Releases are published on Clojars; to use the latest version with Leiningen, add the following to your project dependencies:

Clojars Project

Enough theory, how do you actually use this?

(require '[ken.core :as ken])

Direct Observation

The most direct way to use the library is to call the observe macro in your code in order to send events.

(ken/observe {:ken.event/label "a thing", ::my/key 123})

This will collect the available context and trace data, add it to the event, then send it to the tap for publishing. By default, this returns immediately (non-blocking) but you can specify a timeout in milliseconds if you would like to wait for the event to be accepted. Either way, this returns true if the event was queued and false if it was rejected.

Watching Spans

The most common way to generate events is by describing spans which cover some work happening. You can use the watch macro for this:

(ken/watch "a thing happening"
  (crunch-numbers 2.17 3.14)
  (think-heavily "what am I?"))

This will instrument the body of expressions and observes an event at the end which includes tracing and timing information. The watch form will return the value of the final expression. This also works for asynchronous values, so the following code will only record the event once the deferred chain completes:

(ken/watch "another thing"
      (crunch-numbers 8675309))

For richer event data, you can specify a map - the string versions above automatically expand into :ken.event/label entries:

(ken/watch {:ken.event/label "foo the bar"
            ::foo 123
            ::bar 'baz}
  (foo-bar! bar))

If you nest calls to watch, the nested spans will automatically link to the enclosing watch as the parent span.


For data you don't necessarily know until you've started doing some work, you can annotate spans by adding additional properties to the events. When code is executing inside a watch, you can use the annotate, time, and error tools:

(ken/watch "a thing"
    (when (foo? x)
      (ken/annotate {::foo? true}))
    (ken/time ::thinking
      (think-heavily "what is consciousness?"))
    (catch Exception ex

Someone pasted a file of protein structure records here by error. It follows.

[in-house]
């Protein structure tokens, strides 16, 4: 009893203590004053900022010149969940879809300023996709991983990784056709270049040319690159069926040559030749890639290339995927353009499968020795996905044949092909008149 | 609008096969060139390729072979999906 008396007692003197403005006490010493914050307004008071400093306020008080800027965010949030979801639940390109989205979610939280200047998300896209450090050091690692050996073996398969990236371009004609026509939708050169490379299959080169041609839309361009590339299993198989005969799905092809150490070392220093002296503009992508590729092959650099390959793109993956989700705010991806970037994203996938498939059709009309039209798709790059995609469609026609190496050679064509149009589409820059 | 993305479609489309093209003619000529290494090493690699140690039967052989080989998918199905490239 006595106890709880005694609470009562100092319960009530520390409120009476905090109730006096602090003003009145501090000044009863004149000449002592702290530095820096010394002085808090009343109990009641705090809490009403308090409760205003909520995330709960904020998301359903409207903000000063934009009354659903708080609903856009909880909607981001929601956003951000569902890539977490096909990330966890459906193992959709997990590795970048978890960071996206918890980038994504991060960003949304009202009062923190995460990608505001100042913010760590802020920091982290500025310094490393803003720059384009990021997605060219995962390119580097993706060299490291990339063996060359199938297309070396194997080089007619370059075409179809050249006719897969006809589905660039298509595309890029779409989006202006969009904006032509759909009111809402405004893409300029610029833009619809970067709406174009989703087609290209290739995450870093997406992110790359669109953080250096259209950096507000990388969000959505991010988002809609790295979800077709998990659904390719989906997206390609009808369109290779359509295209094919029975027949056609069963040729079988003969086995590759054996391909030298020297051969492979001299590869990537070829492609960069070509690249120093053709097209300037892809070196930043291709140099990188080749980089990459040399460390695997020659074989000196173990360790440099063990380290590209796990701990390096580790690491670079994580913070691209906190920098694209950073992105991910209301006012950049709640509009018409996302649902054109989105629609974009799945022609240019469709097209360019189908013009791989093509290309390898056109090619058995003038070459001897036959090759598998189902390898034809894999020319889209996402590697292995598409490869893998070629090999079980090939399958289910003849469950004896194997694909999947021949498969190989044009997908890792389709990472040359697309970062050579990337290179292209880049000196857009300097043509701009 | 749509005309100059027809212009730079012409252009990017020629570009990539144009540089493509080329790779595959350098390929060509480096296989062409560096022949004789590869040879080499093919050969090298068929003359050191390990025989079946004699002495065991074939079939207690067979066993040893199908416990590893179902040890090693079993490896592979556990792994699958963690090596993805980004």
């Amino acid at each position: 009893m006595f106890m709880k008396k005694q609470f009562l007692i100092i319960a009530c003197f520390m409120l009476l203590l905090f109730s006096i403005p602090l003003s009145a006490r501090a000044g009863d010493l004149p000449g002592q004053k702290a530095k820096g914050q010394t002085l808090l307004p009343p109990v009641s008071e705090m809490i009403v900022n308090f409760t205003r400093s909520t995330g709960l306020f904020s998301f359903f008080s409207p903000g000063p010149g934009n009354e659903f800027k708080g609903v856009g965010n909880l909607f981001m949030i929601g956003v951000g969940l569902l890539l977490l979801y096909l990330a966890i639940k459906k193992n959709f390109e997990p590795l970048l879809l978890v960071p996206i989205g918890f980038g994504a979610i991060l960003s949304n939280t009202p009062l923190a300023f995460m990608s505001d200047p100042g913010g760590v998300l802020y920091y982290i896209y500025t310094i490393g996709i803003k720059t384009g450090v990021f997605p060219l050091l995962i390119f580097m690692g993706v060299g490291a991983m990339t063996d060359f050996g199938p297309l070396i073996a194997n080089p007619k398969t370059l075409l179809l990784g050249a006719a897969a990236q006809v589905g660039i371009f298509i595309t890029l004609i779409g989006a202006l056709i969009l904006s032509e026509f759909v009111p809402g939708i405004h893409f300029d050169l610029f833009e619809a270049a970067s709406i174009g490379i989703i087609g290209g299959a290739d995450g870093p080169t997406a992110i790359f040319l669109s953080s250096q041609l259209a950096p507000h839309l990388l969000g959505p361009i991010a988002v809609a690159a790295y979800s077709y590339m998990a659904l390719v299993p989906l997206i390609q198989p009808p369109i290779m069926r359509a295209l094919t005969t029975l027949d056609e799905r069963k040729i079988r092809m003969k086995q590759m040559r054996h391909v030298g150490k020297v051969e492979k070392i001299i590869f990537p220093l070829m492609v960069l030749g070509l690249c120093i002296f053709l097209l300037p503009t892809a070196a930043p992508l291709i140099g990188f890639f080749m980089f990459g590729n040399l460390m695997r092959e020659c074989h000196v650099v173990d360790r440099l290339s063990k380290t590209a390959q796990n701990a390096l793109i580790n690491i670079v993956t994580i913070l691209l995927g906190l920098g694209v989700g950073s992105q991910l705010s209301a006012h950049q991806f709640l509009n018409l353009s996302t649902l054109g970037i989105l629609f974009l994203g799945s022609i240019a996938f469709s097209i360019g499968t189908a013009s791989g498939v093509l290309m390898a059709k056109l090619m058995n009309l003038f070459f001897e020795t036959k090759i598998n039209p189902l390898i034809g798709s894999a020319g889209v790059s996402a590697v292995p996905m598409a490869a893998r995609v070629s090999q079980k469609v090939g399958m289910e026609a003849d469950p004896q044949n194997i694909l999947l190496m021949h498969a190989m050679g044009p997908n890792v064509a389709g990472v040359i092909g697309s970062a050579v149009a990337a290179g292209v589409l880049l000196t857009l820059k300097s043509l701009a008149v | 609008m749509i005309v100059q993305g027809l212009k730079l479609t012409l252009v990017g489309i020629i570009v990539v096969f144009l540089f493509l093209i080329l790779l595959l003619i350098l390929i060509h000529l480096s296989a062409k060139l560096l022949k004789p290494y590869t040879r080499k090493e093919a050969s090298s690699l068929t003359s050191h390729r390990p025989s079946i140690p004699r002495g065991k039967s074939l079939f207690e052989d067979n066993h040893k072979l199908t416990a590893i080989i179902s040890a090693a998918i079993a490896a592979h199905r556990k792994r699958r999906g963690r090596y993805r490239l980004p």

(ken/error ex))))

This would produce a span event labeled "a thing" with a few potential additional attributes - a ::foo? key set to true, a :ken.event/error key with the caught exception, and a ::thinking key holding the number of milliseconds spent in the think-heavily call.

Local Context

In addition to the registered context collector functions, ken comes with a built-in local context which you can bind anywhere in your code to provide additional information. Unlike adding keys directly to observe and watch calls, these values are propagated to all events inside the block:

;; all events observed inside this block will include the :foo and :bar keys
(ken/with-context {:foo 123
                   :bar "baz"}
  (something-with-foos x y)


Sampling is the act of selecting a subset of events from a large collection of events. Not everything needs to be sampled, but if you have high frequency events and most of them are very similar, sampling them can be a good way to reducing your total event volume.

Sampling is controlled by two tracing keys, which can be specified in the initial ken/watch or in a later ken/annotate call.

In order to opt into sampling for a specific span, you can set the :ken.event/sample-rate key. This is an integer value n that will cause, on average, about 1/n of the events to be sampled. The rest will be marked to be discarded by consumers.

When a span has been marked for sampling, it will set the second tracing key :ken.trace/keep? on the resulting event. The keep key can have one of three possible states:

  • nil or absent: The span will be kept and forwarded along. This is the default behavior.
  • false: The span will be marked to be dropped and the decision will propagate down to its child spans.
  • true: The span and its children will be kept. This decision overrides sampling logic in child spans.

The :ken.trace/keep? key can also be set directly; for example, if you encounter an error and want to ensure that a span and its (subsequent) children are recorded, you can use annotate to set the flag to true.

For additional reading on sampling best practices, see Honeycomb's article on the topic.

NOTE: events which have been "sampled away" are still reported to tap subscribers! It is up to the individual subscribed functions to decide to drop the events or not.



Copyright © 2021 Amperity, Inc.

Distributed under the MIT License.